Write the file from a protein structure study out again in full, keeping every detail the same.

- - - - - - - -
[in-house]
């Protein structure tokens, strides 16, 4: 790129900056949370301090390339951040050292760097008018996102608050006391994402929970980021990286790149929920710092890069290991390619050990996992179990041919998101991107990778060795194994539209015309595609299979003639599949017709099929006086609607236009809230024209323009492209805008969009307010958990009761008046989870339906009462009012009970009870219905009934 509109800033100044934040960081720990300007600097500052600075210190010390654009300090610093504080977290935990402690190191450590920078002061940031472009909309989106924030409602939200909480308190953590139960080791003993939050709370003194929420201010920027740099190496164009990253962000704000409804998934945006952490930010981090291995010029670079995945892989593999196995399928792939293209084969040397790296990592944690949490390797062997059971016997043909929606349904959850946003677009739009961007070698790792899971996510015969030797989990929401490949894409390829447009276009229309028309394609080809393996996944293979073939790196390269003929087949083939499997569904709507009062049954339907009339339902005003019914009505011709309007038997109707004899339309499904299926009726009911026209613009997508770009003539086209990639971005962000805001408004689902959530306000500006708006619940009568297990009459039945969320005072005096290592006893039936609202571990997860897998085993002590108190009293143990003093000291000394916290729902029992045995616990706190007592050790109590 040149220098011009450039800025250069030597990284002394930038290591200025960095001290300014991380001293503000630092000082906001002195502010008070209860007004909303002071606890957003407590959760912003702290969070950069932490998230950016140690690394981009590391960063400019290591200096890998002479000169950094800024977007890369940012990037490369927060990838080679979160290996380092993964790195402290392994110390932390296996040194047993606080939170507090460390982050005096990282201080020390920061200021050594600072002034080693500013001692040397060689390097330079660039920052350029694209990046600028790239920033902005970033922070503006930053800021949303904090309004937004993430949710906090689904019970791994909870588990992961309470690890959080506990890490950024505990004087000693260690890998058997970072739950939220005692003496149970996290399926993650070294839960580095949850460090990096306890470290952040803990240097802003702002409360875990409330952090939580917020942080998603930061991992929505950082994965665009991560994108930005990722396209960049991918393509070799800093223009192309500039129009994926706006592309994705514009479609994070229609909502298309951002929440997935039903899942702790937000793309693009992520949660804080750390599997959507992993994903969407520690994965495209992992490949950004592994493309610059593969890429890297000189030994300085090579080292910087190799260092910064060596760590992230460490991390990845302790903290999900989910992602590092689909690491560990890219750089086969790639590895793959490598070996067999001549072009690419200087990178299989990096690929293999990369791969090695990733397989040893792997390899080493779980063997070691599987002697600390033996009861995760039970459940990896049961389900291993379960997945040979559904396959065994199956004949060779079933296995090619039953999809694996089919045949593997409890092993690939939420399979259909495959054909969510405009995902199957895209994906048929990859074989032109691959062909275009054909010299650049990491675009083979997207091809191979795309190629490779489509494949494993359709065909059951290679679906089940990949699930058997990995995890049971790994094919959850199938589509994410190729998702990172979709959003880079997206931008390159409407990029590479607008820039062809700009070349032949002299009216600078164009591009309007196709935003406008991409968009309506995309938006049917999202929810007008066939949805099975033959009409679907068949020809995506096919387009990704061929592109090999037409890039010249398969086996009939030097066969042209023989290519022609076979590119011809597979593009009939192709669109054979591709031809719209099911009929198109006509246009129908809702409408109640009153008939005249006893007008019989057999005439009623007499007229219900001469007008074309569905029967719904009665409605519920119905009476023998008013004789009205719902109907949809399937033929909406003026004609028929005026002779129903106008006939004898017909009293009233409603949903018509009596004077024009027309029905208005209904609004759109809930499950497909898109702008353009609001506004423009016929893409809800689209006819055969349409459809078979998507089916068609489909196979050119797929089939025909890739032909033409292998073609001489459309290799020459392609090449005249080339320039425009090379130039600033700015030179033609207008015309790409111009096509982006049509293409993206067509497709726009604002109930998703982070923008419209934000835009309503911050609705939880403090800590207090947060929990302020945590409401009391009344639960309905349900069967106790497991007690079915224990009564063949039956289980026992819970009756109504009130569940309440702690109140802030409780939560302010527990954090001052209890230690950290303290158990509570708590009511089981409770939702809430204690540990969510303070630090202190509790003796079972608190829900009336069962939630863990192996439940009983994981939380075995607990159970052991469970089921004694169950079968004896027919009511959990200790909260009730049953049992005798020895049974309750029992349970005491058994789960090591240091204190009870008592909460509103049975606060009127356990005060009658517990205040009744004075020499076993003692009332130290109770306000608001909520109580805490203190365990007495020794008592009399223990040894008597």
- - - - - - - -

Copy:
[in-house]
């Protein structure tokens, strides 16, 4: 790129900056949370301090390339951040050292760097008018996102608050006391994402929970980021990286790149929920710092890069290991390619050990996992179990041919998101991107990778060795194994539209015309595609299979003639599949017709099929006086609607236009809230024209323009492209805008969009307010958990009761008046989870339906009462009012009970009870219905009934 509109800033100044934040960081720990300007600097500052600075210190010390654009300090610093504080977290935990402690190191450590920078002061940031472009909309989106924030409602939200909480308190953590139960080791003993939050709370003194929420201010920027740099190496164009990253962000704000409804998934945006952490930010981090291995010029670079995945892989593999196995399928792939293209084969040397790296990592944690949490390797062997059971016997043909929606349904959850946003677009739009961007070698790792899971996510015969030797989990929401490949894409390829447009276009229309028309394609080809393996996944293979073939790196390269003929087949083939499997569904709507009062049954339907009339339902005003019914009505011709309007038997109707004899339309499904299926009726009911026209613009997508770009003539086209990639971005962000805001408004689902959530306000500006708006619940009568297990009459039945969320005072005096290592006893039936609202571990997860897998085993002590108190009293143990003093000291000394916290729902029992045995616990706190007592050790109590 040149220098011009450039800025250069030597990284002394930038290591200025960095001290300014991380001293503000630092000082906001002195502010008070209860007004909303002071606890957003407590959760912003702290969070950069932490998230950016140690690394981009590391960063400019290591200096890998002479000169950094800024977007890369940012990037490369927060990838080679979160290996380092993964790195402290392994110390932390296996040194047993606080939170507090460390982050005096990282201080020390920061200021050594600072002034080693500013001692040397060689390097330079660039920052350029694209990046600028790239920033902005970033922070503006930053800021949303904090309004937004993430949710906090689904019970791994909870588990992961309470690890959080506990890490950024505990004087000693260690890998058997970072739950939220005692003496149970996290399926993650070294839960580095949850460090990096306890470290952040803990240097802003702002409360875990409330952090939580917020942080998603930061991992929505950082994965665009991560994108930005990722396209960049991918393509070799800093223009192309500039129009994926706006592309994705514009479609994070229609909502298309951002929440997935039903899942702790937000793309693009992520949660804080750390599997959507992993994903969407520690994965495209992992490949950004592994493309610059593969890429890297000189030994300085090579080292910087190799260092910064060596760590992230460490991390990845302790903290999900989910992602590092689909690491560990890219750089086969790639590895793959490598070996067999001549072009690419200087990178299989990096690929293999990369791969090695990733397989040893792997390899080493779980063997070691599987002697600390033996009861995760039970459940990896049961389900291993379960997945040979559904396959065994199956004949060779079933296995090619039953999809694996089919045949593997409890092993690939939420399979259909495959054909969510405009995902199957895209994906048929990859074989032109691959062909275009054909010299650049990491675009083979997207091809191979795309190629490779489509494949494993359709065909059951290679679906089940990949699930058997990995995890049971790994094919959850199938589509994410190729998702990172979709959003880079997206931008390159409407990029590479607008820039062809700009070349032949002299009216600078164009591009309007196709935003406008991409968009309506995309938006049917999202929810007008066939949805099975033959009409679907068949020809995506096919387009990704061929592109090999037409890039010249398969086996009939030097066969042209023989290519022609076979590119011809597979593009009939192709669109054979591709031809719209099911009929198109006509246009129908809702409408109640009153008939005249006893007008019989057999005439009623007499007229219900001469007008074309569905029967719904009665409605519920119905009476023998008013004789009205719902109907949809399937033929909406003026004609028929005026002779129903106008006939004898017909009293009233409603949903018509009596004077024009027309029905208005209904609004759109809930499950497909898109702008353009609001506004423009016929893409809800689209006819055969349409459809078979998507089916068609489909196979050119797929089939025909890739032909033409292998073609001489459309290799020459392609090449005249080339320039425009090379130039600033700015030179033609207008015309790409111009096509982006049509293409993206067509497709726009604002109930998703982070923008419209934000835009309503911050609705939880403090800590207090947060929990302020945590409401009391009344639960309905349900069967106790497991007690079915224990009564063949039956289980026992819970009756109504009130569940309440702690109140802030409780939560302010527990954090001052209890230690950290303290158990509570708590009511089981409770939702809430204690540990969510303070630090202190509790003796079972608190829900009336069962939630863990192996439940009983994981939380075995607990159970052991469970089921004694169950079968004896027919009511959990200790909260009730049953049992005798020895049974309750029992349970005491058994789960090591240091204190009870008592909460509103049975606060009127356990005060009658517990205040009744004075020499076993003692009332130290109770306000608001909520109580805490203190365990007495020794008592009399223990040894008597």